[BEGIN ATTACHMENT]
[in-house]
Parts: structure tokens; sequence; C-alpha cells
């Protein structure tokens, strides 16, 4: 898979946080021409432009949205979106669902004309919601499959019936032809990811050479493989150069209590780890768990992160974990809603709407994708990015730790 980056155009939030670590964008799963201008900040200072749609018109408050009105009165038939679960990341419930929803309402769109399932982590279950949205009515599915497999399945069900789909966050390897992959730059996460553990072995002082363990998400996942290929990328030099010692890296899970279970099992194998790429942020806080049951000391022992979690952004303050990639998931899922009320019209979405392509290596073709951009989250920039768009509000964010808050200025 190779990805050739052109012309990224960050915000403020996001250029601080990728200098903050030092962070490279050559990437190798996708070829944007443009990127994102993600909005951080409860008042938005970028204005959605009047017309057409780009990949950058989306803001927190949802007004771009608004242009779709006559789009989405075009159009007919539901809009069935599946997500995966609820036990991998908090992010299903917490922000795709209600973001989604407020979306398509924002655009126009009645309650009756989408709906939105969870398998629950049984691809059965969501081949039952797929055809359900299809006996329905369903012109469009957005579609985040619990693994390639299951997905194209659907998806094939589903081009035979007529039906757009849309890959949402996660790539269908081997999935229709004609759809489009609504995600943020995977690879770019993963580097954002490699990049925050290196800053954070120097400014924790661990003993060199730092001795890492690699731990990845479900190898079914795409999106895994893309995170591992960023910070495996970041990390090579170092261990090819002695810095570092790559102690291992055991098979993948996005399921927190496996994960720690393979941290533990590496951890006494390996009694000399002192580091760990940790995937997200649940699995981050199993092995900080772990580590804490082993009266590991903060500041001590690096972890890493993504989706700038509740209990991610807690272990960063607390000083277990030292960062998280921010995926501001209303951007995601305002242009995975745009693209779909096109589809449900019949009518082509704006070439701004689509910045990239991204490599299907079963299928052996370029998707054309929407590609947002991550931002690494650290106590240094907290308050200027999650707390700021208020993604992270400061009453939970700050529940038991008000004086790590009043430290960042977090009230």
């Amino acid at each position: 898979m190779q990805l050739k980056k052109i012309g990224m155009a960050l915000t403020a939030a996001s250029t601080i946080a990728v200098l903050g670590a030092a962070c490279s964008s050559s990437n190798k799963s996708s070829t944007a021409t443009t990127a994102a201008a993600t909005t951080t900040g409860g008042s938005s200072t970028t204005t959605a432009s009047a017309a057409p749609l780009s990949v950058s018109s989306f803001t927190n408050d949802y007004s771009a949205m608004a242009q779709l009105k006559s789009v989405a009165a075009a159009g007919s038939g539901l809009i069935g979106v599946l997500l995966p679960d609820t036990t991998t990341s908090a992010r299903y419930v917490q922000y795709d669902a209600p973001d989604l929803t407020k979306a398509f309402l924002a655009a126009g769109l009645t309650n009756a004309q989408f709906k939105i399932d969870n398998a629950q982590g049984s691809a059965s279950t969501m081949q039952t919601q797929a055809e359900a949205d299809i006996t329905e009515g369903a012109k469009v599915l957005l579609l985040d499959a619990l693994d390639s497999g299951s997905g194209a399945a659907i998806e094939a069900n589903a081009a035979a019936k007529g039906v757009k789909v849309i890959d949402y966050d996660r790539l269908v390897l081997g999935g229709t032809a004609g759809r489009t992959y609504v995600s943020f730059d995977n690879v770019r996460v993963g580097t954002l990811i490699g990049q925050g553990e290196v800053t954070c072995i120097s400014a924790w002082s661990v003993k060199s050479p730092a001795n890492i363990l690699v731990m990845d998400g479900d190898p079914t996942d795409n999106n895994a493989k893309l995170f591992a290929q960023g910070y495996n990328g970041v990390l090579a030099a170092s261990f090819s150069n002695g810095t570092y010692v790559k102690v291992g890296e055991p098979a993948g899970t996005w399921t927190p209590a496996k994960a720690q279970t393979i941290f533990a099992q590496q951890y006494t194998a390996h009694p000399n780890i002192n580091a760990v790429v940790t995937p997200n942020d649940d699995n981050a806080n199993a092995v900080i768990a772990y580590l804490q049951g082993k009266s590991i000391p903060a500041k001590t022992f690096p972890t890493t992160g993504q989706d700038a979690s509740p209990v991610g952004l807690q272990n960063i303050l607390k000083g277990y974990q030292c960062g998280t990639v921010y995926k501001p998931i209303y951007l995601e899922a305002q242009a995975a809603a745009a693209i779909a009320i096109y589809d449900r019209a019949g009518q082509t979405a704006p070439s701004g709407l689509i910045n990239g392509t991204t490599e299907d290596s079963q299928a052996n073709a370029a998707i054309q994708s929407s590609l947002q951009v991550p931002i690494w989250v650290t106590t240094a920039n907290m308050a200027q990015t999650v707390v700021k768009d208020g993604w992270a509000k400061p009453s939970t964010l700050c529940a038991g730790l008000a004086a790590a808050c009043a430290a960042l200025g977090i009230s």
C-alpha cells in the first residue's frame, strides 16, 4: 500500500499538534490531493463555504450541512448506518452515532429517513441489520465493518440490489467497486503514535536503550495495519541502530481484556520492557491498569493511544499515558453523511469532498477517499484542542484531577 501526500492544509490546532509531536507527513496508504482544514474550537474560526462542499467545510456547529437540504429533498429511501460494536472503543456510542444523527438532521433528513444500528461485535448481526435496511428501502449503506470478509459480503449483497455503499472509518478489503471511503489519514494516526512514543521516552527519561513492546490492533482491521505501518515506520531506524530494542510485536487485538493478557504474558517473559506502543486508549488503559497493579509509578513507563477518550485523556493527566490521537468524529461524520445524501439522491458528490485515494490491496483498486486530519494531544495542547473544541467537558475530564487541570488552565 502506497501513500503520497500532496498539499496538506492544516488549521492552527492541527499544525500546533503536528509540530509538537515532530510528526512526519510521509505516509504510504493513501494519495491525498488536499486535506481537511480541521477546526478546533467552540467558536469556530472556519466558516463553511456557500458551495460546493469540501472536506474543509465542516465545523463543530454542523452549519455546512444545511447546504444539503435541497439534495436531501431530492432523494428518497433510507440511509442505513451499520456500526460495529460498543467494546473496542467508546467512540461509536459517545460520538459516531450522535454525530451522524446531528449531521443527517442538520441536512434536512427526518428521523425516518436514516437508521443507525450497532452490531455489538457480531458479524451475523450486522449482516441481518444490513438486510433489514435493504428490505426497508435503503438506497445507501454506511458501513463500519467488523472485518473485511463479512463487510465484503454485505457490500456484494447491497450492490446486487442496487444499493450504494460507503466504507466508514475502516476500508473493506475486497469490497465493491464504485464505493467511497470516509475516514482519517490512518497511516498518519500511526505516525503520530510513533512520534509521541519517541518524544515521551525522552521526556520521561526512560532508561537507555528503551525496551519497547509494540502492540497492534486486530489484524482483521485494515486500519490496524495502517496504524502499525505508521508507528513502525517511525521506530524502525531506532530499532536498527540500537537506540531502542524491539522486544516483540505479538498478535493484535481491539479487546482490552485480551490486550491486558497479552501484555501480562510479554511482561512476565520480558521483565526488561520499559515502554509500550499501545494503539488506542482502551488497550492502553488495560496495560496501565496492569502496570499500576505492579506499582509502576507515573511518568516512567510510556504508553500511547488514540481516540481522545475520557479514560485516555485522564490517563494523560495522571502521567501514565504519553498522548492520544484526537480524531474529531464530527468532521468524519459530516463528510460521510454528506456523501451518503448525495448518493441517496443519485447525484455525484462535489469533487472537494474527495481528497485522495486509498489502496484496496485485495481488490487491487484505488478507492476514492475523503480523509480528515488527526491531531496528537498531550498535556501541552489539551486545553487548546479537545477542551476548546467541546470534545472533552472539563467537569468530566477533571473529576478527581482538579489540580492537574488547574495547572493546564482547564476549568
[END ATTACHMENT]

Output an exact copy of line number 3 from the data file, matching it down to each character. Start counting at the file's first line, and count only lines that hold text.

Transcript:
């Protein structure tokens, strides 16, 4: 898979946080021409432009949205979106669902004309919601499959019936032809990811050479493989150069209590780890768990992160974990809603709407994708990015730790 980056155009939030670590964008799963201008900040200072749609018109408050009105009165038939679960990341419930929803309402769109399932982590279950949205009515599915497999399945069900789909966050390897992959730059996460553990072995002082363990998400996942290929990328030099010692890296899970279970099992194998790429942020806080049951000391022992979690952004303050990639998931899922009320019209979405392509290596073709951009989250920039768009509000964010808050200025 190779990805050739052109012309990224960050915000403020996001250029601080990728200098903050030092962070490279050559990437190798996708070829944007443009990127994102993600909005951080409860008042938005970028204005959605009047017309057409780009990949950058989306803001927190949802007004771009608004242009779709006559789009989405075009159009007919539901809009069935599946997500995966609820036990991998908090992010299903917490922000795709209600973001989604407020979306398509924002655009126009009645309650009756989408709906939105969870398998629950049984691809059965969501081949039952797929055809359900299809006996329905369903012109469009957005579609985040619990693994390639299951997905194209659907998806094939589903081009035979007529039906757009849309890959949402996660790539269908081997999935229709004609759809489009609504995600943020995977690879770019993963580097954002490699990049925050290196800053954070120097400014924790661990003993060199730092001795890492690699731990990845479900190898079914795409999106895994893309995170591992960023910070495996970041990390090579170092261990090819002695810095570092790559102690291992055991098979993948996005399921927190496996994960720690393979941290533990590496951890006494390996009694000399002192580091760990940790995937997200649940699995981050199993092995900080772990580590804490082993009266590991903060500041001590690096972890890493993504989706700038509740209990991610807690272990960063607390000083277990030292960062998280921010995926501001209303951007995601305002242009995975745009693209779909096109589809449900019949009518082509704006070439701004689509910045990239991204490599299907079963299928052996370029998707054309929407590609947002991550931002690494650290106590240094907290308050200027999650707390700021208020993604992270400061009453939970700050529940038991008000004086790590009043430290960042977090009230």